Munro finds reforms have damaged frontline social work
Previous reforms to the social care system have led to social workers spending less time with vulnerable children and families, according to the first report from Professor Eileen Munro’s review of the child protection system in England.
Early evidence from the review shows that while previous reforms were well-intentioned, they did not deliver positive, long-lasting improvements at the frontline. She added that changes made in reaction to high-profile cases over the past four decades have focused on parts of the system, rather than considering the whole system.
Presenting the initial findings, Munro said: “I want to be clear from the start that there are no simple quick-fix solutions to improving the child protection system. A key question for the review is why the well-intentioned reforms of the past haven’t worked.
“Piecemeal changes have resulted in a system where social workers are more focused on complying with procedures. This is taking them away from spending time with children and families and limiting their ability to make informed judgements.”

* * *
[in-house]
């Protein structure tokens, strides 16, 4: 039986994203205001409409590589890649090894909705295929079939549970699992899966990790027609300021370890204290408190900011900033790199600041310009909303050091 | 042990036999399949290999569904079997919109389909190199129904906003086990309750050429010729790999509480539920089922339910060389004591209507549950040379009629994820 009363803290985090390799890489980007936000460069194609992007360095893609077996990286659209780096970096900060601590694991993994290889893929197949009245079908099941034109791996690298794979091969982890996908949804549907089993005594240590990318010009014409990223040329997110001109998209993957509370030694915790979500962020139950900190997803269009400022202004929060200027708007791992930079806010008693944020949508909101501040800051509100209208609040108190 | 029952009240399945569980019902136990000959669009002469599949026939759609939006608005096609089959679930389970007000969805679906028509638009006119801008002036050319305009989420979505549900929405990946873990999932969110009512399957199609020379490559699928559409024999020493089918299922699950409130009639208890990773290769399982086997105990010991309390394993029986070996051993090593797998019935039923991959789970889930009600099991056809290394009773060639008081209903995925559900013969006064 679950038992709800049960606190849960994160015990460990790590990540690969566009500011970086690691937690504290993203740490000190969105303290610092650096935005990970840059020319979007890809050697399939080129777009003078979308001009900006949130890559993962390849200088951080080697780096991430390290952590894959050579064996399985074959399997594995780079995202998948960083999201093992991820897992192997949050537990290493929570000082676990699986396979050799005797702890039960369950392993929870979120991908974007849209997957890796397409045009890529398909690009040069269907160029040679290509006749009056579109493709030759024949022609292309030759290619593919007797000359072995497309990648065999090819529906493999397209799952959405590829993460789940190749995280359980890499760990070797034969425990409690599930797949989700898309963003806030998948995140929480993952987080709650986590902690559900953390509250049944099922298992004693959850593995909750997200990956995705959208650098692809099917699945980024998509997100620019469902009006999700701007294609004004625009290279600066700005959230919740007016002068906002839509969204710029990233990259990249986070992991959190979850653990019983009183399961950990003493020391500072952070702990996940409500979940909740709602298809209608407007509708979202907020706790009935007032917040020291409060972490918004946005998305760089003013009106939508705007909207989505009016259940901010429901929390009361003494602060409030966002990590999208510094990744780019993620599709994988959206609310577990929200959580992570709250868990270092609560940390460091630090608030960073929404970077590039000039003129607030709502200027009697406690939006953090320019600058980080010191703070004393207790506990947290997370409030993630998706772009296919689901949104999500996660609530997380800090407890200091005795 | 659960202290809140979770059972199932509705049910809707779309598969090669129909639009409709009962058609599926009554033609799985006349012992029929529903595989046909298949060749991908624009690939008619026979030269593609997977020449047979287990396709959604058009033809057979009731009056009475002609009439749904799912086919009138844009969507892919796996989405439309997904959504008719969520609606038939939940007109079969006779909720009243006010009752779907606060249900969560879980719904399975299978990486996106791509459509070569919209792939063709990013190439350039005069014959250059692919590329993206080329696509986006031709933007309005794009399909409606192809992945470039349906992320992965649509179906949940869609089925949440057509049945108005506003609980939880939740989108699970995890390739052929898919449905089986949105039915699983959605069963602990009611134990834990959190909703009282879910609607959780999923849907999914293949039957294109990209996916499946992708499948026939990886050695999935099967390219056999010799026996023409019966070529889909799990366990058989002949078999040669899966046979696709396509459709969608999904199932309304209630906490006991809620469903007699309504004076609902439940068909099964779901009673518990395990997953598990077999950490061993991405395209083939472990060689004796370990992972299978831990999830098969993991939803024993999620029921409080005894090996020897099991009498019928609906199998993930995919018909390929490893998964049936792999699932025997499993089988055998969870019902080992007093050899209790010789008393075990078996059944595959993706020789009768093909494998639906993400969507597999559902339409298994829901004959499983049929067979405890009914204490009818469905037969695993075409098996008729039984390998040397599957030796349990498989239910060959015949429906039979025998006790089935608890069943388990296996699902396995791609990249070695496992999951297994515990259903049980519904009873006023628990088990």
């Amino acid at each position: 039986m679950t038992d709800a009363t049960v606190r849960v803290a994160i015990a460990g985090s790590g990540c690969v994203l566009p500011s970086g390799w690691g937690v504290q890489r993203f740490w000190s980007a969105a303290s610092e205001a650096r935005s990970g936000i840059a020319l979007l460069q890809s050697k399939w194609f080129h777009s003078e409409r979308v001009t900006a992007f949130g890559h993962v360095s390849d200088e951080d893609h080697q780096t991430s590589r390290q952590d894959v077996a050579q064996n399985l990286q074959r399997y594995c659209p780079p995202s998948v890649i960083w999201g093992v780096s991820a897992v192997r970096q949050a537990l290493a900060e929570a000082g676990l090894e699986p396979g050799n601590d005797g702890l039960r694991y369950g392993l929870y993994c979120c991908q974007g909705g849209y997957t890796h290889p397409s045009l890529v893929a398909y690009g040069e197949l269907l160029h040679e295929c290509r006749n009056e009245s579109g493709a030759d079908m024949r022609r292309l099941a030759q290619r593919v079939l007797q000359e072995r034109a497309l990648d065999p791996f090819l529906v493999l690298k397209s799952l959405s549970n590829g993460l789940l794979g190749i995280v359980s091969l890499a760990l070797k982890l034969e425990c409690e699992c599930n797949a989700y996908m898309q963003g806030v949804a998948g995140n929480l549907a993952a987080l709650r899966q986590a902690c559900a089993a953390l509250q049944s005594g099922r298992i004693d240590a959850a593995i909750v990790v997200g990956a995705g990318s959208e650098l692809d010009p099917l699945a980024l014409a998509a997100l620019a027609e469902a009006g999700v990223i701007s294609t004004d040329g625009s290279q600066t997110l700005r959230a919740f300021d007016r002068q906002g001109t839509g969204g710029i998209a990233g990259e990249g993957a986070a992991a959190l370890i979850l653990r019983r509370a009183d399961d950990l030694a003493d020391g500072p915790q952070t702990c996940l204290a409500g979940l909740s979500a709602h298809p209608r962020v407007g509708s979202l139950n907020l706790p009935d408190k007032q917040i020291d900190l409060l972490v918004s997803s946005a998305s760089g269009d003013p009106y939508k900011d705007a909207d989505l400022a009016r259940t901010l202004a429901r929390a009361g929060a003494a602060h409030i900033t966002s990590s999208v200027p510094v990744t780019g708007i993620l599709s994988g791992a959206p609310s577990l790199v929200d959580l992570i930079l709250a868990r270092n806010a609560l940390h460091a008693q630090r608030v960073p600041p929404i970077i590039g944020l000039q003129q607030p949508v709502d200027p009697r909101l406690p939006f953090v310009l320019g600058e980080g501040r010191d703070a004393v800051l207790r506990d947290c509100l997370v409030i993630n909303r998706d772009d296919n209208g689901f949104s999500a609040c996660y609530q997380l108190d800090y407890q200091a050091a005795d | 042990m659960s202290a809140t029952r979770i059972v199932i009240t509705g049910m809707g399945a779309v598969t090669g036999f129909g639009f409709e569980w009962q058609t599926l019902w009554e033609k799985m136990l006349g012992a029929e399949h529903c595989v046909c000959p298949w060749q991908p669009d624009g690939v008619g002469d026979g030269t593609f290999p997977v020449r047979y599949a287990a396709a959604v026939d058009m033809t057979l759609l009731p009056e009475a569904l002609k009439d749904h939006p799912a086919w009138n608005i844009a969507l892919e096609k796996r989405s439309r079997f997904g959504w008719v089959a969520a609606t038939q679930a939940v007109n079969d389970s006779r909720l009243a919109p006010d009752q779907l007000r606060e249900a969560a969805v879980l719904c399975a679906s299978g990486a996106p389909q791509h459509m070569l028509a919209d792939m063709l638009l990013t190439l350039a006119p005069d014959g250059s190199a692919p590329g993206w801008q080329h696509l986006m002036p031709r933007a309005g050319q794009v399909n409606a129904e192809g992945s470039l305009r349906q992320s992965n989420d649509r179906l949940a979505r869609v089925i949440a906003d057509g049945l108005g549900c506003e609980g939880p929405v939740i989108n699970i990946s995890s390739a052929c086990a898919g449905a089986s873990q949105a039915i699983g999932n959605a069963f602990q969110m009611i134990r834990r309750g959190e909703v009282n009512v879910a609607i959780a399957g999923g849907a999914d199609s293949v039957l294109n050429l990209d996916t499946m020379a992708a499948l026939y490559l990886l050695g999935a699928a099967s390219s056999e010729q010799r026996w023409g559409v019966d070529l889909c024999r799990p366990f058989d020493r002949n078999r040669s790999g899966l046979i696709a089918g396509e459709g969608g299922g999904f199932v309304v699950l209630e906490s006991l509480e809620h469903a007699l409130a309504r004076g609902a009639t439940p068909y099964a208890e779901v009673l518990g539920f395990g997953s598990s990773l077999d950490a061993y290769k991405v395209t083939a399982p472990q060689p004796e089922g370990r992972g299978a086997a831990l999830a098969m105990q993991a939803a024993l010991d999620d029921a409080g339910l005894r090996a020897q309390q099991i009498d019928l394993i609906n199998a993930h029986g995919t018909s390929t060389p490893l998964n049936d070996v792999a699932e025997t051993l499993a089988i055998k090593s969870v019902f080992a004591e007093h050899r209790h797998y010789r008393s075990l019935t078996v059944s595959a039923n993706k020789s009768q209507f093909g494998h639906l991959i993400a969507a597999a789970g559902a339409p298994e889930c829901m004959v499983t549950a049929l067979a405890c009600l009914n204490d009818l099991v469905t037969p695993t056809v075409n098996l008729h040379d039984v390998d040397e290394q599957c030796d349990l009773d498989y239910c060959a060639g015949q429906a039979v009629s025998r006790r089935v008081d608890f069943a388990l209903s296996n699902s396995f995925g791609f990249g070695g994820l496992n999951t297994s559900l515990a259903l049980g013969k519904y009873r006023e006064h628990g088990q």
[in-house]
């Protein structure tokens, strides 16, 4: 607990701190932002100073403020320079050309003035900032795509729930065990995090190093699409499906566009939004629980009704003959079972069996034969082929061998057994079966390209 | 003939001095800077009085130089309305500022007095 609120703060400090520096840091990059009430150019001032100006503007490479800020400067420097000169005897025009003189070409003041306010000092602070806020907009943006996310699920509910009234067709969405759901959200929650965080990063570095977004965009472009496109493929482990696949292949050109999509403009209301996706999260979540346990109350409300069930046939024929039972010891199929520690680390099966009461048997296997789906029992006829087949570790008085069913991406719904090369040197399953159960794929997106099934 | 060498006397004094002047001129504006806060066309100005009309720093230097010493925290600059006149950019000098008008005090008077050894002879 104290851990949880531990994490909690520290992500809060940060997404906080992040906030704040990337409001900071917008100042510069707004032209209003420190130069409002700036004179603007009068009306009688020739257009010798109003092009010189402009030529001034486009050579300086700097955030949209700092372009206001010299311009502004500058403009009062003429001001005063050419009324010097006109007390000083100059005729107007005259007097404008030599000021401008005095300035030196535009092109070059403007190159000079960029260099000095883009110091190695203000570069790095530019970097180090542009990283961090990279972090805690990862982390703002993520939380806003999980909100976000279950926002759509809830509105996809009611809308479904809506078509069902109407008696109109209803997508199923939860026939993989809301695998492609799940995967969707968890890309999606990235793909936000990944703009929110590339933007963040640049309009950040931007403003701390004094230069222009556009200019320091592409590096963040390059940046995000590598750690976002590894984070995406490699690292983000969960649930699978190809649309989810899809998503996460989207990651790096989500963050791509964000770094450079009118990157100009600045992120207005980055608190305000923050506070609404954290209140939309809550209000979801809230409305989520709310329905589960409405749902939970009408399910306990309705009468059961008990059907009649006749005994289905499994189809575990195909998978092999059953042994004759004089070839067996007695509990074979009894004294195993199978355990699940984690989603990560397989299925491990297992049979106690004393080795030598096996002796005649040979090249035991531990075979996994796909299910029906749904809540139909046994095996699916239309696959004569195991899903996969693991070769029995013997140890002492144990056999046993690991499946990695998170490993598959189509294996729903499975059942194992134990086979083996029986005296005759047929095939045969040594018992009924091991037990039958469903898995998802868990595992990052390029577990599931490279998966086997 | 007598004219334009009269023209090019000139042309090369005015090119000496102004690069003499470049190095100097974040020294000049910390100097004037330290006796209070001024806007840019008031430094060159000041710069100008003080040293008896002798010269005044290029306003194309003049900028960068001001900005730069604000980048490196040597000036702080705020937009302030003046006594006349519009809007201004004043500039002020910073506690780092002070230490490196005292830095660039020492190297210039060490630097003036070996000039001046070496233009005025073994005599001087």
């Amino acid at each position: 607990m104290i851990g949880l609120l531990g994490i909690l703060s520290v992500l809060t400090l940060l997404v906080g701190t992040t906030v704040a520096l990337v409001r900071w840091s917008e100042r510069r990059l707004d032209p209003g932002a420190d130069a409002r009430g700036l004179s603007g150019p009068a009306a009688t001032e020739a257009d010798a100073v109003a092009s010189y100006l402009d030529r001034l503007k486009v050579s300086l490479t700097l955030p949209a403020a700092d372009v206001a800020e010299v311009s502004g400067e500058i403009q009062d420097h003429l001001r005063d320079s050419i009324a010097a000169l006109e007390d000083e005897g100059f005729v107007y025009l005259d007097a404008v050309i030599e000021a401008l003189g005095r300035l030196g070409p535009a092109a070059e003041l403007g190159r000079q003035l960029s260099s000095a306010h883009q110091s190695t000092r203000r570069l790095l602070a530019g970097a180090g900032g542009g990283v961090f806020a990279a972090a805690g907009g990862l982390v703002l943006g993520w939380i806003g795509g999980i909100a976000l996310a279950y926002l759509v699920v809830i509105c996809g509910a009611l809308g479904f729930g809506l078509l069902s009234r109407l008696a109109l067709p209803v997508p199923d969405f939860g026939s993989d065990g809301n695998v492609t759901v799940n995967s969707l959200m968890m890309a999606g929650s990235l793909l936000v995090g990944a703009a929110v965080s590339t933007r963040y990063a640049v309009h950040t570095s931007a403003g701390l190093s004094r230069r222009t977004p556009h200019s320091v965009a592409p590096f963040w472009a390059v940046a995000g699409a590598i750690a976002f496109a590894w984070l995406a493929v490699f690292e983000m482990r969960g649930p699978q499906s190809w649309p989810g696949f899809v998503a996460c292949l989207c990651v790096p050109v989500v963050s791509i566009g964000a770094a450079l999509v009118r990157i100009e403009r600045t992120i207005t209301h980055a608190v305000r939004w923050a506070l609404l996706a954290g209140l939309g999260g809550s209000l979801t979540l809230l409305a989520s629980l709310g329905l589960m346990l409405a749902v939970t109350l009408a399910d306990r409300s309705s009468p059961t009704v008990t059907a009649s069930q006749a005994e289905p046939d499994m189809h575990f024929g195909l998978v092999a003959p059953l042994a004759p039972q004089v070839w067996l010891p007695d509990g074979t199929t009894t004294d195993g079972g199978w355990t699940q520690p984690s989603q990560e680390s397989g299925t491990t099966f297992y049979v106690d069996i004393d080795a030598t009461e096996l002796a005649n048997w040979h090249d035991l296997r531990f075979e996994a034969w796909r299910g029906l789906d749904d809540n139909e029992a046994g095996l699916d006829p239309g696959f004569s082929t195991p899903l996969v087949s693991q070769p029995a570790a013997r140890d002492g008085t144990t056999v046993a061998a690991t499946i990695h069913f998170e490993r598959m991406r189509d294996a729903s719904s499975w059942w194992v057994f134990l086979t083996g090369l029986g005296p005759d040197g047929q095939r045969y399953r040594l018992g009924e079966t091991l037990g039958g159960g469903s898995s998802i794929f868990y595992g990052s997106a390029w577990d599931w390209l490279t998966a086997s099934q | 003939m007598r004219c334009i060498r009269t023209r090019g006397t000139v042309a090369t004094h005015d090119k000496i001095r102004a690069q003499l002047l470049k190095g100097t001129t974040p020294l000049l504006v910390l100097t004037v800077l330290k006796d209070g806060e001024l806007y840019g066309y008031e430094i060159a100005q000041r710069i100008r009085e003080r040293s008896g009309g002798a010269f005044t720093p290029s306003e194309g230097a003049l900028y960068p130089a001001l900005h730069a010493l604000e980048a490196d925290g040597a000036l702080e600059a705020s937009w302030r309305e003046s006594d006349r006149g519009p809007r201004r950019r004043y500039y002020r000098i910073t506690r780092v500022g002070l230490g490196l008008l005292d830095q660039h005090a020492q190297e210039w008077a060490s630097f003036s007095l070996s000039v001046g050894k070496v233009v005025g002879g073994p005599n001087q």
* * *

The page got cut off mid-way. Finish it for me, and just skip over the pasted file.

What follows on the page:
Problems identified in the report include an over-emphasis on compliance with rules and regulations, resulting in less time spent on assessing children’s needs, a target-driven culture stopping staff from exercising professional judgement and the impact on children from delays in the family court system.
Munro added: “Professionals should rightly take responsibility when things go wrong, but they need more freedom to make decisions, more support and understanding, and less prescription and censure. Too often social workers are either criticised for breaking up families or for missing a case of abuse. But the system they work in is built around predicting a parent’s ability to look after their child, which is never certain.
“We need a system that constantly looks to do things better. Any solution must prioritise meeting the needs of children.”
Responding to the initial scoping report, junior children’s minister Tim Loughton said: “I have spent the last week shadowing social workers in an immersive exercise to see what happens at the sharp end. Social workers need to have the confidence to make tough decisions and make a positive difference.”